Four songs for Palestine (Arba'a Aghani Li Filasteen)
dir. Nada El-Yassir, Fiction, 13’, Beta SP (Palestine, 2001).
Every day is a bad-news day in a tiny place in this world called Palestine. Death has become very much part of daily life on the West Bank and Gaza. A Palestinian woman goes through the daily routines of eating, drinking, and feeding her son while the news of the conflict permeates her mundane chores.
Arna Mer Khamis was a legendary Israeli activist against the occupation. Born Jewish, she married a Palestinian and spent her life campaigning for human rights. In the Jenin refugee camp, Arna opened a theatre where, with her son Juliano, she taught children to express themselves through art. When Arna died of cancer in 1995, the theater ultimately did not survive. Five years later, Juliano, one of the region’s leading actors, returns to discover what happened to ‘Arna’s Children.’ Shifting in time, his film juxtaposes the young boys with the militants and martyrs they become, exposing the horror of young lives trapped by the circumstances of Israeli occupation. Winner: Best Documentary Feature – Tribeca Film Festival, 2004. Winner: Best First Documentary Feature ¬– Canadian International Documentary Festival, 2004. www.youtube.com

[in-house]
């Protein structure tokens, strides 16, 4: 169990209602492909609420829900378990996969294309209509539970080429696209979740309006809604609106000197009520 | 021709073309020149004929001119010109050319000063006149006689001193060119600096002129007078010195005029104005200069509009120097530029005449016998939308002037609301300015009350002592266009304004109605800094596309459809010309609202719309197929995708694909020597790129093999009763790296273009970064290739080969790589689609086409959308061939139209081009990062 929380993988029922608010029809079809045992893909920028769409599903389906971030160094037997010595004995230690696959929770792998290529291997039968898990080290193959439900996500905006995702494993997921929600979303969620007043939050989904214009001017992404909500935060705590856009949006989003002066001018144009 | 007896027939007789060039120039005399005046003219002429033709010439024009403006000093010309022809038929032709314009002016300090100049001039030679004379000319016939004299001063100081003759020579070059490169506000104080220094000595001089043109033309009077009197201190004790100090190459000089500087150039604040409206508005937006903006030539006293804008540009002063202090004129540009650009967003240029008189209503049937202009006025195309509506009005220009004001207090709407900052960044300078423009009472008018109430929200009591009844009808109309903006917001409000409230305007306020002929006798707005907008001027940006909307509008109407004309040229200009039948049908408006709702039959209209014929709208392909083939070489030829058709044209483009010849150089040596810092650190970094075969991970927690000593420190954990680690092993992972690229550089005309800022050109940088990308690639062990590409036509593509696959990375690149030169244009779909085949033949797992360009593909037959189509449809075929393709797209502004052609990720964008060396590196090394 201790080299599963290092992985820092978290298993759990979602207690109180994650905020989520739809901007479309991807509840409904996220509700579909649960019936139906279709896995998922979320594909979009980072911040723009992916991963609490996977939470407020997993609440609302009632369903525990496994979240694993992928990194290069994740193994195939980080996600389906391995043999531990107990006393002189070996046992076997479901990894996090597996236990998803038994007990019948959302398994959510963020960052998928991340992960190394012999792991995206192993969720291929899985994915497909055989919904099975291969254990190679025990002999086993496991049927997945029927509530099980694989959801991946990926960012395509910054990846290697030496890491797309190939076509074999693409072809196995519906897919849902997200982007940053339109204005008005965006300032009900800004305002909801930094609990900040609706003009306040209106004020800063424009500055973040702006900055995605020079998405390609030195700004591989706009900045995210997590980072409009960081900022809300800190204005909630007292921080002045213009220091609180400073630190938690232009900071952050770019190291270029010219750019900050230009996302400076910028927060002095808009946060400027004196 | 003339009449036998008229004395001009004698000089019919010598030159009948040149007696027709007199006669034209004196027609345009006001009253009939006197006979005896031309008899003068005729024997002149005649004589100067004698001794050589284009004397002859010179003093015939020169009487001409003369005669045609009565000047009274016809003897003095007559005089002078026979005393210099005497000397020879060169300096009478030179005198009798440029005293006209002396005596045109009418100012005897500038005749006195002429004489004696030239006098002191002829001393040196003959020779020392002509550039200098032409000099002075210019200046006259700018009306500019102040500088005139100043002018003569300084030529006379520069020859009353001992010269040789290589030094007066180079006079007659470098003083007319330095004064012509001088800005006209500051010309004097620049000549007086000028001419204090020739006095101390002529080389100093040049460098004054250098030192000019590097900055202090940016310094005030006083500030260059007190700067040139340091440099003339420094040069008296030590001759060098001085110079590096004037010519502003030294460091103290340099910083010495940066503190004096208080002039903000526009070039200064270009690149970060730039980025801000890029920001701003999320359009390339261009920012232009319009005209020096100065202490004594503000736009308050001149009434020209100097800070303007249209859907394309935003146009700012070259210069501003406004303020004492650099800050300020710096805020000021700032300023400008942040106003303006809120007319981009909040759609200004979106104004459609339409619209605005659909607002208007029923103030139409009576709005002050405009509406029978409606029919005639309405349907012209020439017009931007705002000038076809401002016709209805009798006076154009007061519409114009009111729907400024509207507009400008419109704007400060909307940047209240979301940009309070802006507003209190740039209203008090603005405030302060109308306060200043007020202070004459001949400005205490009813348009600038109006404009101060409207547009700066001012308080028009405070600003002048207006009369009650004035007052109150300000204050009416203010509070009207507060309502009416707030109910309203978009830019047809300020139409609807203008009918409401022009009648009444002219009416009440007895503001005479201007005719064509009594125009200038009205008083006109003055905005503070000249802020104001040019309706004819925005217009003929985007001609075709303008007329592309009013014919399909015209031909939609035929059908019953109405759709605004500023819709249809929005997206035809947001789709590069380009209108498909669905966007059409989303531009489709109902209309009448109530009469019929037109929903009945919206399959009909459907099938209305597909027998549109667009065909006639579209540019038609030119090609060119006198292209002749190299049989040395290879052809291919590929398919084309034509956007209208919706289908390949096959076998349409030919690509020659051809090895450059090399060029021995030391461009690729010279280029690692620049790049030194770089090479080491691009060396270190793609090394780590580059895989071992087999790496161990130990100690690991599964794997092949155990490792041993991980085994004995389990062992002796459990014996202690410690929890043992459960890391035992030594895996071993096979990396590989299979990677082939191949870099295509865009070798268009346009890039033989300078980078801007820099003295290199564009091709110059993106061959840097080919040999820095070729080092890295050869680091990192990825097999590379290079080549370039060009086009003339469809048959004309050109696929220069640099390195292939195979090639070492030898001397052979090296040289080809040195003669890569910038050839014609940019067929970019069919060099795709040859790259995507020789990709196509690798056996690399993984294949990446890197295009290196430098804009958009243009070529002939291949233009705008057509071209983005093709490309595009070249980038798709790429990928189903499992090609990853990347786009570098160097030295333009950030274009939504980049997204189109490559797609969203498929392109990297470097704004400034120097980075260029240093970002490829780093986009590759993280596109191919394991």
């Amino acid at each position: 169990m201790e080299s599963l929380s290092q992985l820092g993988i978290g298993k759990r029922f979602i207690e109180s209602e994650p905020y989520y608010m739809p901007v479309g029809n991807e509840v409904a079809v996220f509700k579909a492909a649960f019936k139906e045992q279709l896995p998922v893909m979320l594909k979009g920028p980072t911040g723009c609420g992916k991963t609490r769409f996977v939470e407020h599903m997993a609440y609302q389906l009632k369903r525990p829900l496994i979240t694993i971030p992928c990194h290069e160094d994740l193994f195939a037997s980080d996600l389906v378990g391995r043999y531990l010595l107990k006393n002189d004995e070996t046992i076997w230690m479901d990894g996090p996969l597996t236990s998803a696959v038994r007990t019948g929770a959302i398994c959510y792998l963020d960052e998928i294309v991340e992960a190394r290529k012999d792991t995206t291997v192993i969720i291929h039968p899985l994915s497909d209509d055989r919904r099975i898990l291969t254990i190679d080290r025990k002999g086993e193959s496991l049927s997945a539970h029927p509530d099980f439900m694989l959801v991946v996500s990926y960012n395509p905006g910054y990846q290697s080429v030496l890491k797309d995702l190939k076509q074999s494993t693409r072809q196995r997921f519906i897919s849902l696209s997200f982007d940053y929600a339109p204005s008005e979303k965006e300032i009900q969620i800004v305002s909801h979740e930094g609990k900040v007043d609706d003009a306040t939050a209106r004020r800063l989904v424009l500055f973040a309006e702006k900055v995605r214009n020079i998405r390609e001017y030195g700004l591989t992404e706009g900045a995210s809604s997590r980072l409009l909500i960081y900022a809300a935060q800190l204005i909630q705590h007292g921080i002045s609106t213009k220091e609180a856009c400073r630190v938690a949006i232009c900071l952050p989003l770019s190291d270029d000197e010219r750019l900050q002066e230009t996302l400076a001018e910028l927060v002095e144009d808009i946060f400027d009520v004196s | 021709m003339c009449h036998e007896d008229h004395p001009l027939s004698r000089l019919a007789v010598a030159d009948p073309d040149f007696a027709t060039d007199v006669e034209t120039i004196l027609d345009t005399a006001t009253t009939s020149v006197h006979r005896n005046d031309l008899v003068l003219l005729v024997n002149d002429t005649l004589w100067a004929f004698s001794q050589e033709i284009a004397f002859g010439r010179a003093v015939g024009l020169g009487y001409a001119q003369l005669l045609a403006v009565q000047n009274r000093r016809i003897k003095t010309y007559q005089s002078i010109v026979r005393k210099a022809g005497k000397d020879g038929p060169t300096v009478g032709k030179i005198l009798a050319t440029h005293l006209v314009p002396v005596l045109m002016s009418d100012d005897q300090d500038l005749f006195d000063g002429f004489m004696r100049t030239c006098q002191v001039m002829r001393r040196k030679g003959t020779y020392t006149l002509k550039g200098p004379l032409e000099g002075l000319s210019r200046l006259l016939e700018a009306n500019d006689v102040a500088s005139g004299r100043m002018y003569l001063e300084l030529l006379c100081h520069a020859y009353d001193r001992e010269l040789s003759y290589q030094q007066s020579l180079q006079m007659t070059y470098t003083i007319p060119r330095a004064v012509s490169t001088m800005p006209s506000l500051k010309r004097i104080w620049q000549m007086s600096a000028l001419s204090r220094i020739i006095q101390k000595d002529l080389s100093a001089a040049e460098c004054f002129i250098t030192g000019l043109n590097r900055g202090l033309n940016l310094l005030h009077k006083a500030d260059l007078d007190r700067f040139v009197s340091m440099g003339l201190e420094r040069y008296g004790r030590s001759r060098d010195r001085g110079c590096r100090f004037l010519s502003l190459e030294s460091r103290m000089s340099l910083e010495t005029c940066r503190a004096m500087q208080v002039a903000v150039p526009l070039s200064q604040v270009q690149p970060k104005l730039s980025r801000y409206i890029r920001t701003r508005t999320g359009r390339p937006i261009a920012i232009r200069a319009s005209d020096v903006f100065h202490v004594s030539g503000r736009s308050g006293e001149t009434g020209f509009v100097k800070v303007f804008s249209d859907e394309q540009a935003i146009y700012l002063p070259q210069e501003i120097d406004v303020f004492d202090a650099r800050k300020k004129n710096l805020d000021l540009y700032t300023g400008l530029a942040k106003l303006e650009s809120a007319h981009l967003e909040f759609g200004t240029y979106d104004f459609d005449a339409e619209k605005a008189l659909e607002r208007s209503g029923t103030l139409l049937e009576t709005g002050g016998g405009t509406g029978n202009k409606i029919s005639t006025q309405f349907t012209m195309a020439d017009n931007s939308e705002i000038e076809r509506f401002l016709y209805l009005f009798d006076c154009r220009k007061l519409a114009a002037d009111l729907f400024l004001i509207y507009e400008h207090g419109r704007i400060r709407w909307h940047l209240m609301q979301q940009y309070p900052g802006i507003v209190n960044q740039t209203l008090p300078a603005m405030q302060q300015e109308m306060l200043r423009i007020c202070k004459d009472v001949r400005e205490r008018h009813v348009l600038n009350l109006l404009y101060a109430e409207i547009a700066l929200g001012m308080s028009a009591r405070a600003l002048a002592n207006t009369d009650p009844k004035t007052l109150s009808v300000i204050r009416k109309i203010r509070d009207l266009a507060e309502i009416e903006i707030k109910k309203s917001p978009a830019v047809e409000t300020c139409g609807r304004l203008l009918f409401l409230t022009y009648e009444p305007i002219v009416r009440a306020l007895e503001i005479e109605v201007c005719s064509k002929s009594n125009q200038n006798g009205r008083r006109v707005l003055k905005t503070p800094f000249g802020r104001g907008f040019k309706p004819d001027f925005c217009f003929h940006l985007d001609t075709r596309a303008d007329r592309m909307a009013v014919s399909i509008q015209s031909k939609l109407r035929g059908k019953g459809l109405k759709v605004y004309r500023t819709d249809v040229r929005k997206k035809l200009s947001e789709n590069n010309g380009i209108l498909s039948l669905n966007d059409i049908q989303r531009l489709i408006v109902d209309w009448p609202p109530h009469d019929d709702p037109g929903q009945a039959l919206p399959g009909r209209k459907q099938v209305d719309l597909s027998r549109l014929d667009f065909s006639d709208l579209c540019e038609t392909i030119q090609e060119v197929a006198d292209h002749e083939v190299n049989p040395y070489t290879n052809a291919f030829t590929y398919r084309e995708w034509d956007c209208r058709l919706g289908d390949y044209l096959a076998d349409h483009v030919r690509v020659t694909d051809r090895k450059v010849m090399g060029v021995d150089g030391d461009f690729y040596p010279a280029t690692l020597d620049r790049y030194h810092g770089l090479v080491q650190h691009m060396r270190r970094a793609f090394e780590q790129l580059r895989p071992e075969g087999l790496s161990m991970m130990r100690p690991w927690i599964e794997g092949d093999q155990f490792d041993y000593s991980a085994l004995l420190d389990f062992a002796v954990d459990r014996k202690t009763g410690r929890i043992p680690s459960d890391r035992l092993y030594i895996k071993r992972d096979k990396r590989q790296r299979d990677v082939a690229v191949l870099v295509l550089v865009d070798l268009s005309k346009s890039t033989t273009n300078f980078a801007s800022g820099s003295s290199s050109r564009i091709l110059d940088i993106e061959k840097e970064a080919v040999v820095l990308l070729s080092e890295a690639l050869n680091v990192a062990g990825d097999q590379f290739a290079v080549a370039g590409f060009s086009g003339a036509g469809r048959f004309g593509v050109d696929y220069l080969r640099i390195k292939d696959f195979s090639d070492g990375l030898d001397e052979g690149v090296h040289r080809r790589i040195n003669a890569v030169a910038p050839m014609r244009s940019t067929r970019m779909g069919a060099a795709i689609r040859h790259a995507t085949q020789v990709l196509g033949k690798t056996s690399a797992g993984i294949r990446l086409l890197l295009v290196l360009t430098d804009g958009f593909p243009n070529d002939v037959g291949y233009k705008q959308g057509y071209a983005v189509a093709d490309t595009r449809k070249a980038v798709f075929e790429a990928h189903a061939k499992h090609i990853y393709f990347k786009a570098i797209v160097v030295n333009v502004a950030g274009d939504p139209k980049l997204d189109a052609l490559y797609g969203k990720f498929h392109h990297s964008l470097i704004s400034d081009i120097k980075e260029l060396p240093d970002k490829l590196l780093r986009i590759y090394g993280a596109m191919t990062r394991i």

A journey with four young filmmakers in a blue Fiat Uno as they make their way from Jenin to Ramallah to have their favourite pizza… Broadcast as part of Channel 4’s “Three Minute Wonder” series, Around documents much more than just a journey to a pizza restaurant, it follows a trip around or through more than 500 Israeli checkpoints, taking 12 hours, and necessitating going “around” – in doing so discovering hidden stories and curious people.
Aarson continues, the
On August 21st 1969 a fire broke out in the Al-Aqsa Mosque, Jerusalem. The fire did untold damage and much controversy surrounds the motivation of the arsonist who caused it as well as the efforts of Israeli authorities to extinguish it. Hamdan’s documentary discusses the most important activities involved in the subsequent restoration of the mosque and the rescue and protection of its valuable manuscripts. Through eyewitness accounts, the historical importance of the mosque and Israel’s reaction to the fire of 1969 is explored.
Art and Apathy
“Art and Apathy” features several of Israel and Palestines most respected artists, as well as a diverse range of underground voices.